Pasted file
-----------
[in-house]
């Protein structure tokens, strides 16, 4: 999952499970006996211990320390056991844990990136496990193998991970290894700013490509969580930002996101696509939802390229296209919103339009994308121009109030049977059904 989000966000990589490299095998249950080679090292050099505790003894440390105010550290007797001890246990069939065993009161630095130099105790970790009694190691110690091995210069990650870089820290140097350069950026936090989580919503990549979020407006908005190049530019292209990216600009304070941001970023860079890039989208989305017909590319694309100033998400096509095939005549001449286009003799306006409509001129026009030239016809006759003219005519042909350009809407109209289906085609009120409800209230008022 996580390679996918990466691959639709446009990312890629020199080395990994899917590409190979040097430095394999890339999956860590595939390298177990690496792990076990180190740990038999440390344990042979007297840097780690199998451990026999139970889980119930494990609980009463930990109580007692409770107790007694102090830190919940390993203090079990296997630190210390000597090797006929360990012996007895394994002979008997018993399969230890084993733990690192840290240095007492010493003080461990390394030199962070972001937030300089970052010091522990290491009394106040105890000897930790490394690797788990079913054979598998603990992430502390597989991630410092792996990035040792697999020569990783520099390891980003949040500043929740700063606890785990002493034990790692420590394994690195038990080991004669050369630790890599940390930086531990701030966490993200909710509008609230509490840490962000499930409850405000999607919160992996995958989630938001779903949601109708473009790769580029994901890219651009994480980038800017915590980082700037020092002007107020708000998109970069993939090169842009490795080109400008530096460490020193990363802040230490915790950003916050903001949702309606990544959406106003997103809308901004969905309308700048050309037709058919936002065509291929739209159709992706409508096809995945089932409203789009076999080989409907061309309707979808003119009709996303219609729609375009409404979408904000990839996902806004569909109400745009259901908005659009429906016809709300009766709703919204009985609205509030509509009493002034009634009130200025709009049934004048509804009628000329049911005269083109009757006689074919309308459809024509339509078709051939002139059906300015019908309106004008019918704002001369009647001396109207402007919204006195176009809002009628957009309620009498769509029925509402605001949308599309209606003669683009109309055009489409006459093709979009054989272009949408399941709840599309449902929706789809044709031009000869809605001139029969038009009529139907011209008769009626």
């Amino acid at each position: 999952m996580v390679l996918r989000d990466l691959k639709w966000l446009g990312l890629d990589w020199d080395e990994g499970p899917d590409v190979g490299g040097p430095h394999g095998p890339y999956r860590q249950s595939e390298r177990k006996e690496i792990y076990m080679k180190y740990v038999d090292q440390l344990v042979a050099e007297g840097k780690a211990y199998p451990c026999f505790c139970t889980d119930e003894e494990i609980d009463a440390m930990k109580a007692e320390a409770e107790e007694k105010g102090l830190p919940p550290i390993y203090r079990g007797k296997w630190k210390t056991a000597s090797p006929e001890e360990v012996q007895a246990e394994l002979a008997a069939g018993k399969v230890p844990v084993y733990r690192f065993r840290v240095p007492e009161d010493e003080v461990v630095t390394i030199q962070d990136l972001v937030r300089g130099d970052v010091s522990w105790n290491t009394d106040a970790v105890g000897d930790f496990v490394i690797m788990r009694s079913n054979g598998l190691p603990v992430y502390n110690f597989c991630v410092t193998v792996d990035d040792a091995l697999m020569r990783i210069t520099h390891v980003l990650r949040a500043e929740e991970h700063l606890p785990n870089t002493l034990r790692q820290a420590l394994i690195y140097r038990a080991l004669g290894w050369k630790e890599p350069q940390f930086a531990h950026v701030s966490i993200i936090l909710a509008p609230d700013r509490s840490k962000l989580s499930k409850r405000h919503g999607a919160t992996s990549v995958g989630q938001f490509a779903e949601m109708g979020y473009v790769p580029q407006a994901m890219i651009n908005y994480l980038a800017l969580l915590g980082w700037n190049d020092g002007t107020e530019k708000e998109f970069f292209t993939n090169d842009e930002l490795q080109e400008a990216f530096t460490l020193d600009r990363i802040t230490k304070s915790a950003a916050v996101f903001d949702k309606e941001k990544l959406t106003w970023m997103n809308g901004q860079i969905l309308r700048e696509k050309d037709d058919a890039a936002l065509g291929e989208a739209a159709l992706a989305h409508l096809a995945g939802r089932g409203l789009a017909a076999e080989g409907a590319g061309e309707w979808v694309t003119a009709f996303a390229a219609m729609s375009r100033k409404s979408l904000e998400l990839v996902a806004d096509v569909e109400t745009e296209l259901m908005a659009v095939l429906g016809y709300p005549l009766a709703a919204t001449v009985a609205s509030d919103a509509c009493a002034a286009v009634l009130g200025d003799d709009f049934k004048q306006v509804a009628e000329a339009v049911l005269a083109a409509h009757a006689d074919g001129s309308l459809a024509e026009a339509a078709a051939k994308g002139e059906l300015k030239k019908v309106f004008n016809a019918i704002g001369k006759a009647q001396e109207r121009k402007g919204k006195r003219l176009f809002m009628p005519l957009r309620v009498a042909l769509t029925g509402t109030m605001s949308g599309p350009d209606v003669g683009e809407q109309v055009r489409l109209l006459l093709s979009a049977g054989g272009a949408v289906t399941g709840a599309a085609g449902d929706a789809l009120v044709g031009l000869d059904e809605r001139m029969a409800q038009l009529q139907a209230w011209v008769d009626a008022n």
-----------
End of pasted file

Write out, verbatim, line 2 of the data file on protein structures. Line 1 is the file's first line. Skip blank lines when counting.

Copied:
């Protein structure tokens, strides 16, 4: 999952499970006996211990320390056991844990990136496990193998991970290894700013490509969580930002996101696509939802390229296209919103339009994308121009109030049977059904 989000966000990589490299095998249950080679090292050099505790003894440390105010550290007797001890246990069939065993009161630095130099105790970790009694190691110690091995210069990650870089820290140097350069950026936090989580919503990549979020407006908005190049530019292209990216600009304070941001970023860079890039989208989305017909590319694309100033998400096509095939005549001449286009003799306006409509001129026009030239016809006759003219005519042909350009809407109209289906085609009120409800209230008022 996580390679996918990466691959639709446009990312890629020199080395990994899917590409190979040097430095394999890339999956860590595939390298177990690496792990076990180190740990038999440390344990042979007297840097780690199998451990026999139970889980119930494990609980009463930990109580007692409770107790007694102090830190919940390993203090079990296997630190210390000597090797006929360990012996007895394994002979008997018993399969230890084993733990690192840290240095007492010493003080461990390394030199962070972001937030300089970052010091522990290491009394106040105890000897930790490394690797788990079913054979598998603990992430502390597989991630410092792996990035040792697999020569990783520099390891980003949040500043929740700063606890785990002493034990790692420590394994690195038990080991004669050369630790890599940390930086531990701030966490993200909710509008609230509490840490962000499930409850405000999607919160992996995958989630938001779903949601109708473009790769580029994901890219651009994480980038800017915590980082700037020092002007107020708000998109970069993939090169842009490795080109400008530096460490020193990363802040230490915790950003916050903001949702309606990544959406106003997103809308901004969905309308700048050309037709058919936002065509291929739209159709992706409508096809995945089932409203789009076999080989409907061309309707979808003119009709996303219609729609375009409404979408904000990839996902806004569909109400745009259901908005659009429906016809709300009766709703919204009985609205509030509509009493002034009634009130200025709009049934004048509804009628000329049911005269083109009757006689074919309308459809024509339509078709051939002139059906300015019908309106004008019918704002001369009647001396109207402007919204006195176009809002009628957009309620009498769509029925509402605001949308599309209606003669683009109309055009489409006459093709979009054989272009949408399941709840599309449902929706789809044709031009000869809605001139029969038009009529139907011209008769009626």